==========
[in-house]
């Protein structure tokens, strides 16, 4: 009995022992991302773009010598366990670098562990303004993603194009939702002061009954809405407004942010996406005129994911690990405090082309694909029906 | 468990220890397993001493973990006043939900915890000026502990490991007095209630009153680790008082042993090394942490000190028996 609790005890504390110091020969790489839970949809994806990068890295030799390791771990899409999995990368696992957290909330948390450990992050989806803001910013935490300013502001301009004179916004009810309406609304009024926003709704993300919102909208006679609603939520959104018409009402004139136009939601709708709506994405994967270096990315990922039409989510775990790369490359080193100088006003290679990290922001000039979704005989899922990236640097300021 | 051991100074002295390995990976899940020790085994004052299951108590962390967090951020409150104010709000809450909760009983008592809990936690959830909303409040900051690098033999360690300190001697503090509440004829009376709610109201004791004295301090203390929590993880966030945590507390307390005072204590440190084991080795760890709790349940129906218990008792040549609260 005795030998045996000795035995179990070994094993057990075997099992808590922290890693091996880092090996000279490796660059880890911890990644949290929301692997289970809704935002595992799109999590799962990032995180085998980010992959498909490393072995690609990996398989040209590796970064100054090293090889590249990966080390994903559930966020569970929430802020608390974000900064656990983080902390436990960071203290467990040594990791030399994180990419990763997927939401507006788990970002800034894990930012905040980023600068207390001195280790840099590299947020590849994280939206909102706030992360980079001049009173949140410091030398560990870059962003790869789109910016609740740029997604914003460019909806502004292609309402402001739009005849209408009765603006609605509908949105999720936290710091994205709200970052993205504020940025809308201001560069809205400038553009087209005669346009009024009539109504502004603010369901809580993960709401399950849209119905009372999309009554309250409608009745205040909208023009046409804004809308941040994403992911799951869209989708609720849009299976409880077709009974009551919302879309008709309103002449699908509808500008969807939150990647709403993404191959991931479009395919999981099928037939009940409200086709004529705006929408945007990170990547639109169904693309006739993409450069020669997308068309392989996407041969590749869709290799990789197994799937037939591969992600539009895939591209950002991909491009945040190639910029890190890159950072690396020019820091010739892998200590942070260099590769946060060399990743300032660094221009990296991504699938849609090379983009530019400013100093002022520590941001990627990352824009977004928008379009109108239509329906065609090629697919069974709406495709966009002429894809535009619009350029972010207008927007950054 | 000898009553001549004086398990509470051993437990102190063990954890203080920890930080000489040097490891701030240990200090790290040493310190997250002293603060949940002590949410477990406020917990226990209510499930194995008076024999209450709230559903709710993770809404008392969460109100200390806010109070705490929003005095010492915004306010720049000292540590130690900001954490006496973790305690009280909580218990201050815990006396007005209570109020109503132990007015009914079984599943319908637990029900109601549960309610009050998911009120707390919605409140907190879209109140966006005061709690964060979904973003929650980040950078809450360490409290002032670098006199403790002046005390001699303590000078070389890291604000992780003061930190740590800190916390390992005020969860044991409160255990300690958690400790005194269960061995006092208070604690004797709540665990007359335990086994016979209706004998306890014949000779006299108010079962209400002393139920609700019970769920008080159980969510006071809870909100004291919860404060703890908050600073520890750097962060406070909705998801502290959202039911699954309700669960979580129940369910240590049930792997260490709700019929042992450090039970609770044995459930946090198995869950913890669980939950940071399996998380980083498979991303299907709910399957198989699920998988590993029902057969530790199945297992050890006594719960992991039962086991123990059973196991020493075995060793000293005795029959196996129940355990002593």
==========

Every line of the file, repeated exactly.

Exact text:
[in-house]
């Protein structure tokens, strides 16, 4: 009995022992991302773009010598366990670098562990303004993603194009939702002061009954809405407004942010996406005129994911690990405090082309694909029906 | 468990220890397993001493973990006043939900915890000026502990490991007095209630009153680790008082042993090394942490000190028996 609790005890504390110091020969790489839970949809994806990068890295030799390791771990899409999995990368696992957290909330948390450990992050989806803001910013935490300013502001301009004179916004009810309406609304009024926003709704993300919102909208006679609603939520959104018409009402004139136009939601709708709506994405994967270096990315990922039409989510775990790369490359080193100088006003290679990290922001000039979704005989899922990236640097300021 | 051991100074002295390995990976899940020790085994004052299951108590962390967090951020409150104010709000809450909760009983008592809990936690959830909303409040900051690098033999360690300190001697503090509440004829009376709610109201004791004295301090203390929590993880966030945590507390307390005072204590440190084991080795760890709790349940129906218990008792040549609260 005795030998045996000795035995179990070994094993057990075997099992808590922290890693091996880092090996000279490796660059880890911890990644949290929301692997289970809704935002595992799109999590799962990032995180085998980010992959498909490393072995690609990996398989040209590796970064100054090293090889590249990966080390994903559930966020569970929430802020608390974000900064656990983080902390436990960071203290467990040594990791030399994180990419990763997927939401507006788990970002800034894990930012905040980023600068207390001195280790840099590299947020590849994280939206909102706030992360980079001049009173949140410091030398560990870059962003790869789109910016609740740029997604914003460019909806502004292609309402402001739009005849209408009765603006609605509908949105999720936290710091994205709200970052993205504020940025809308201001560069809205400038553009087209005669346009009024009539109504502004603010369901809580993960709401399950849209119905009372999309009554309250409608009745205040909208023009046409804004809308941040994403992911799951869209989708609720849009299976409880077709009974009551919302879309008709309103002449699908509808500008969807939150990647709403993404191959991931479009395919999981099928037939009940409200086709004529705006929408945007990170990547639109169904693309006739993409450069020669997308068309392989996407041969590749869709290799990789197994799937037939591969992600539009895939591209950002991909491009945040190639910029890190890159950072690396020019820091010739892998200590942070260099590769946060060399990743300032660094221009990296991504699938849609090379983009530019400013100093002022520590941001990627990352824009977004928008379009109108239509329906065609090629697919069974709406495709966009002429894809535009619009350029972010207008927007950054 | 000898009553001549004086398990509470051993437990102190063990954890203080920890930080000489040097490891701030240990200090790290040493310190997250002293603060949940002590949410477990406020917990226990209510499930194995008076024999209450709230559903709710993770809404008392969460109100200390806010109070705490929003005095010492915004306010720049000292540590130690900001954490006496973790305690009280909580218990201050815990006396007005209570109020109503132990007015009914079984599943319908637990029900109601549960309610009050998911009120707390919605409140907190879209109140966006005061709690964060979904973003929650980040950078809450360490409290002032670098006199403790002046005390001699303590000078070389890291604000992780003061930190740590800190916390390992005020969860044991409160255990300690958690400790005194269960061995006092208070604690004797709540665990007359335990086994016979209706004998306890014949000779006299108010079962209400002393139920609700019970769920008080159980969510006071809870909100004291919860404060703890908050600073520890750097962060406070909705998801502290959202039911699954309700669960979580129940369910240590049930792997260490709700019929042992450090039970609770044995459930946090198995869950913890669980939950940071399996998380980083498979991303299907709910399957198989699920998988590993029902057969530790199945297992050890006594719960992991039962086991123990059973196991020493075995060793000293005795029959196996129940355990002593």